In contrast to fully denatured protein, the nature of the compact species depends on denaturant. Bimolecular quenching of the triplet Zn-porphyrin in the compact state in urea is times slower than in GuHCl (5.9 x 107M-1s-1 in 2.7 M GuHCl; 8.6 x 106 M-1 s-1 in 6.7 M urea), and this difference likely reflects greater protection of the porphyrin group from the aqueous urea solvent [45] as well as electrostatic effects, since it has been shown that triplet Zn-cyt c is sensitive to ionic strength and quencher charge [92,93]. However, the bimolecular quenching rates observed here are similar to those reported for folded and molten globule states of Zn-cyt c [93], supporting our interpretation that the rate differences are attributable to variations in the equilibrium GuHCl- and urea-induced compact structures. It is possible that these partially unfolded species are similar to the intermediates associated with the burst phase of cyt c folding [31,43,48,77,94]. The compact structure likely represents this partially unfolded intermediate as well, and the finding that the structure of this species is denaturant-dependent supports the notion of nonnative heme environments for this compact, partially unfolded species.

The observation of more collapsed nonnative structures in urea may reflect the relative strengths of these two widely used denaturants. There is general consensus that chemical denaturants act through a combination of direct binding to the peptide backbone and side chains, and by altering the hydrogen bonding network of water in a structure-making or structure-breaking manner, thereby diminishing the hydrophobic effect [69,70]. It is well established that the transfer free energy for the peptide group from water to aqueous solutions of urea or GuHCl is favorable, with GuHCl being a better solvent for the peptide backbone than urea [95]. In contrast, side chains show wide variability in transfer free energy to denaturant solutions; however, for a given denaturant concentration, GuHCl is more effective in its ability to solvate both hydropho-bic and hydrophilic residues [96,97]. Studies on charge effects suggest, not surprisingly, that denaturation by urea is more sensitive to protein charge and ionic strength than GuHCl [90,91,98,99]. Collectively, these reports indicate that GuHCl is more effective than urea in its ability to disrupt and solvate hydropho-bic pockets of folded proteins, in accord with the finding that the Zn-porphyrin in the compact state of Zn-cyt c is more exposed to solvent in GuHCl than in urea.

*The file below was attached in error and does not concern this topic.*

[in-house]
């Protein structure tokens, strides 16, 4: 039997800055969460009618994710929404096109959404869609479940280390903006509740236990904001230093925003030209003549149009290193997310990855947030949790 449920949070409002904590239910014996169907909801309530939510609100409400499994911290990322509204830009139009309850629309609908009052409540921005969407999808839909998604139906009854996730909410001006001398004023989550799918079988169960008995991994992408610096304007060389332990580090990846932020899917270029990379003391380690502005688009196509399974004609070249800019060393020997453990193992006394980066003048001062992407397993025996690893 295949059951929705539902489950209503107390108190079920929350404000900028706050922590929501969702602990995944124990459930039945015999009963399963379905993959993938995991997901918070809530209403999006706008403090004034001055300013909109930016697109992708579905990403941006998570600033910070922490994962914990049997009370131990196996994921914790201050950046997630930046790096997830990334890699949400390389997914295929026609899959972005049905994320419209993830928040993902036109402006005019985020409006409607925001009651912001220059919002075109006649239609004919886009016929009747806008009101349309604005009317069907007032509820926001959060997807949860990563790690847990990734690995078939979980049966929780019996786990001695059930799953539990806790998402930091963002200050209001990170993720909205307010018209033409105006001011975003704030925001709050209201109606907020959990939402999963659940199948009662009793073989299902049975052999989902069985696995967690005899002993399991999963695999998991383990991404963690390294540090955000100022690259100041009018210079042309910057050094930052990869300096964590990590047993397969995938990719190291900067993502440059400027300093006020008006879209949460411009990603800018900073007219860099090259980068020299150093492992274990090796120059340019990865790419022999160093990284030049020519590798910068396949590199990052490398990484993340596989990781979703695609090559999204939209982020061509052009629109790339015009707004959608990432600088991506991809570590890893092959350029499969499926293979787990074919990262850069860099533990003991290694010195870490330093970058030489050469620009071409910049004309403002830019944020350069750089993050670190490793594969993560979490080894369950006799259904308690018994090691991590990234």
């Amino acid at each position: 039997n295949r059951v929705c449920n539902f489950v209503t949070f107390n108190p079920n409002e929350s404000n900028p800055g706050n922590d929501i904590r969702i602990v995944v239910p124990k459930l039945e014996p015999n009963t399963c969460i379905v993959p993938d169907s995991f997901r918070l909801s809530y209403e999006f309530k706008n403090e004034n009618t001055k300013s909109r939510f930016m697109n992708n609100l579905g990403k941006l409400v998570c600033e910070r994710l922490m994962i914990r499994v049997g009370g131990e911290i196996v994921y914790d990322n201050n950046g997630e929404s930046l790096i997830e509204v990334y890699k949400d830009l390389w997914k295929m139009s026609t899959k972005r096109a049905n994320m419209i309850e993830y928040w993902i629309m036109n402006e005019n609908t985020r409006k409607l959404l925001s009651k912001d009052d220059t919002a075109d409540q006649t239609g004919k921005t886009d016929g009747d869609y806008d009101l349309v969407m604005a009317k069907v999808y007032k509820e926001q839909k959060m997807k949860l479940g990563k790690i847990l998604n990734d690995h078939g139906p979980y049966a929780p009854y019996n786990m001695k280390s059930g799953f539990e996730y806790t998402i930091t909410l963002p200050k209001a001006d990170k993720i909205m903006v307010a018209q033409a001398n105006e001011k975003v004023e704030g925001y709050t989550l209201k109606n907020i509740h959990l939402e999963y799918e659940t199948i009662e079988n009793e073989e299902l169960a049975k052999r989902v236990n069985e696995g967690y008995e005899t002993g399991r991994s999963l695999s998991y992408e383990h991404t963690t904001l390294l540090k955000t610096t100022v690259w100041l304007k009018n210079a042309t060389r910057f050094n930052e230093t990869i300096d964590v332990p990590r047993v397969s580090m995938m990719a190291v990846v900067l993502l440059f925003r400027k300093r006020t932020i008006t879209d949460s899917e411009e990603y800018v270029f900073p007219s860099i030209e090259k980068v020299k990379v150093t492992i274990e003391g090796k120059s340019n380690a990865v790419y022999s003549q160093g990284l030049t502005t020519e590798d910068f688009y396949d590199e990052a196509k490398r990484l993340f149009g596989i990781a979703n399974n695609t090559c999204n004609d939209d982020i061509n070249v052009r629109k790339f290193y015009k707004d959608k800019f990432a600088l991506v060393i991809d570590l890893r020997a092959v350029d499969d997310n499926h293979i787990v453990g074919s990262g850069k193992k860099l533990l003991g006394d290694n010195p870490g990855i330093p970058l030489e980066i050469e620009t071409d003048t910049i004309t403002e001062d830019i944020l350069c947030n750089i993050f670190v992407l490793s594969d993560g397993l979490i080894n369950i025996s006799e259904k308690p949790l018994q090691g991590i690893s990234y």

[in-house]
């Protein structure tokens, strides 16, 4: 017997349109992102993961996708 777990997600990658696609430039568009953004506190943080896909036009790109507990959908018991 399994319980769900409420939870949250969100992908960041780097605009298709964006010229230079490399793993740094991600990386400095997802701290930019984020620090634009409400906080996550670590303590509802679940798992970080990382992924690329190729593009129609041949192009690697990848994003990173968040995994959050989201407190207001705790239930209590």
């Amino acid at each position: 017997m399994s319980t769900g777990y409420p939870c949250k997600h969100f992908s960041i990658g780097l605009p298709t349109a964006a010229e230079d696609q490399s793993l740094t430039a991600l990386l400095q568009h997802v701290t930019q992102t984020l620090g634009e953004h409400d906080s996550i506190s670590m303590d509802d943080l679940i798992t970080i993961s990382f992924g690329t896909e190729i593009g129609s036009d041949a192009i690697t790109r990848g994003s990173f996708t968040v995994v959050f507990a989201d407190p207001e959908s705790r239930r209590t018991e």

It is clear that Zn-porphyrin triplet lifetimes are sensitive indicators of heme-pocket hydration. The finding that folded and unfolded species have different isotope effects and bimolecular quenching rates indicates that changes in hydration can be monitored during a folding reaction (Figure 4). Important issues such as the time scales for water expulsion, the nature of dehydrated and hydrated intermediates, and even the effect of denaturant on folding pathways can be addressed by means of triplet lifetime measurements.